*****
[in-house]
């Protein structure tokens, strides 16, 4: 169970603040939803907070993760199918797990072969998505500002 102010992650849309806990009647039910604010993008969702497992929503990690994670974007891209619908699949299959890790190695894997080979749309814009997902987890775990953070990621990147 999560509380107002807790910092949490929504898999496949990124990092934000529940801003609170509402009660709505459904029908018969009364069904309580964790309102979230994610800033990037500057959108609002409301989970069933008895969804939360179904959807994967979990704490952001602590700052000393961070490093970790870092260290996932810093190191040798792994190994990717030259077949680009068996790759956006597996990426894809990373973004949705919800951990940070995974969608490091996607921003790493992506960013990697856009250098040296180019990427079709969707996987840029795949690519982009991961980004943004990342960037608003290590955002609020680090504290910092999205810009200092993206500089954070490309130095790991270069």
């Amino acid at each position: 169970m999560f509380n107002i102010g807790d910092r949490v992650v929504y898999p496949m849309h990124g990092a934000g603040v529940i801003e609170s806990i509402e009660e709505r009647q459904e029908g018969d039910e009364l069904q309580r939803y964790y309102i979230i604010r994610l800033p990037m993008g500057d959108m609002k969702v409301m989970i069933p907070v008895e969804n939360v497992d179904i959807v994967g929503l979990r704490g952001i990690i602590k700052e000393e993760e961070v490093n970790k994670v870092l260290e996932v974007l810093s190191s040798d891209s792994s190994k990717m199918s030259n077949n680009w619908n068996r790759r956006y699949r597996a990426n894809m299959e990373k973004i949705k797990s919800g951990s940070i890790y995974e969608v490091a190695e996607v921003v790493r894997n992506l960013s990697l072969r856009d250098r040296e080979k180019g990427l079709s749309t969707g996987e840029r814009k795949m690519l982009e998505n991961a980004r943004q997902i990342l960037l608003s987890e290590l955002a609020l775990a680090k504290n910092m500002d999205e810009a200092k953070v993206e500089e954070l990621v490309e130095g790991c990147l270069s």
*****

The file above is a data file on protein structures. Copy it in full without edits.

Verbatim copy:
[in-house]
């Protein structure tokens, strides 16, 4: 169970603040939803907070993760199918797990072969998505500002 102010992650849309806990009647039910604010993008969702497992929503990690994670974007891209619908699949299959890790190695894997080979749309814009997902987890775990953070990621990147 999560509380107002807790910092949490929504898999496949990124990092934000529940801003609170509402009660709505459904029908018969009364069904309580964790309102979230994610800033990037500057959108609002409301989970069933008895969804939360179904959807994967979990704490952001602590700052000393961070490093970790870092260290996932810093190191040798792994190994990717030259077949680009068996790759956006597996990426894809990373973004949705919800951990940070995974969608490091996607921003790493992506960013990697856009250098040296180019990427079709969707996987840029795949690519982009991961980004943004990342960037608003290590955002609020680090504290910092999205810009200092993206500089954070490309130095790991270069």
């Amino acid at each position: 169970m999560f509380n107002i102010g807790d910092r949490v992650v929504y898999p496949m849309h990124g990092a934000g603040v529940i801003e609170s806990i509402e009660e709505r009647q459904e029908g018969d039910e009364l069904q309580r939803y964790y309102i979230i604010r994610l800033p990037m993008g500057d959108m609002k969702v409301m989970i069933p907070v008895e969804n939360v497992d179904i959807v994967g929503l979990r704490g952001i990690i602590k700052e000393e993760e961070v490093n970790k994670v870092l260290e996932v974007l810093s190191s040798d891209s792994s190994k990717m199918s030259n077949n680009w619908n068996r790759r956006y699949r597996a990426n894809m299959e990373k973004i949705k797990s919800g951990s940070i890790y995974e969608v490091a190695e996607v921003v790493r894997n992506l960013s990697l072969r856009d250098r040296e080979k180019g990427l079709s749309t969707g996987e840029r814009k795949m690519l982009e998505n991961a980004r943004q997902i990342l960037l608003s987890e290590l955002a609020l775990a680090k504290n910092m500002d999205e810009a200092k953070v993206e500089e954070l990621v490309e130095g790991c990147l270069s």